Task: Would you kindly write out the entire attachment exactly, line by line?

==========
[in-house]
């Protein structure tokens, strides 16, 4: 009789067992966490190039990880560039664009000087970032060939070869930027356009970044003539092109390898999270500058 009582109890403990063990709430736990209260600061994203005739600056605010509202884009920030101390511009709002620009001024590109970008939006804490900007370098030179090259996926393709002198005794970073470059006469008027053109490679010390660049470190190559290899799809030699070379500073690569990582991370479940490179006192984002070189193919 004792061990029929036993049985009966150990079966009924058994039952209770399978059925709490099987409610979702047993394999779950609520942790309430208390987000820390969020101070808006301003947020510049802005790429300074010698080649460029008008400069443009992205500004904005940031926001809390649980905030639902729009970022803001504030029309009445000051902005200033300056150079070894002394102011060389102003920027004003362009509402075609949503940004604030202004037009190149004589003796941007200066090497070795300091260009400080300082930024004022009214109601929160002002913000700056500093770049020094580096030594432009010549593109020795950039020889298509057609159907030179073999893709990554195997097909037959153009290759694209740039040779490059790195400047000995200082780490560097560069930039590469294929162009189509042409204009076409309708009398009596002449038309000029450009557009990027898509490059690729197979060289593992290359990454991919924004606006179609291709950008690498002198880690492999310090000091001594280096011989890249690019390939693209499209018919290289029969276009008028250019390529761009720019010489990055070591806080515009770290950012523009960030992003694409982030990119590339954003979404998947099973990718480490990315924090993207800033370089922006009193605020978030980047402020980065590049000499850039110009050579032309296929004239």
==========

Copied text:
[in-house]
């Protein structure tokens, strides 16, 4: 009789067992966490190039990880560039664009000087970032060939070869930027356009970044003539092109390898999270500058 009582109890403990063990709430736990209260600061994203005739600056605010509202884009920030101390511009709002620009001024590109970008939006804490900007370098030179090259996926393709002198005794970073470059006469008027053109490679010390660049470190190559290899799809030699070379500073690569990582991370479940490179006192984002070189193919 004792061990029929036993049985009966150990079966009924058994039952209770399978059925709490099987409610979702047993394999779950609520942790309430208390987000820390969020101070808006301003947020510049802005790429300074010698080649460029008008400069443009992205500004904005940031926001809390649980905030639902729009970022803001504030029309009445000051902005200033300056150079070894002394102011060389102003920027004003362009509402075609949503940004604030202004037009190149004589003796941007200066090497070795300091260009400080300082930024004022009214109601929160002002913000700056500093770049020094580096030594432009010549593109020795950039020889298509057609159907030179073999893709990554195997097909037959153009290759694209740039040779490059790195400047000995200082780490560097560069930039590469294929162009189509042409204009076409309708009398009596002449038309000029450009557009990027898509490059690729197979060289593992290359990454991919924004606006179609291709950008690498002198880690492999310090000091001594280096011989890249690019390939693209499209018919290289029969276009008028250019390529761009720019010489990055070591806080515009770290950012523009960030992003694409982030990119590339954003979404998947099973990718480490990315924090993207800033370089922006009193605020978030980047402020980065590049000499850039110009050579032309296929004239």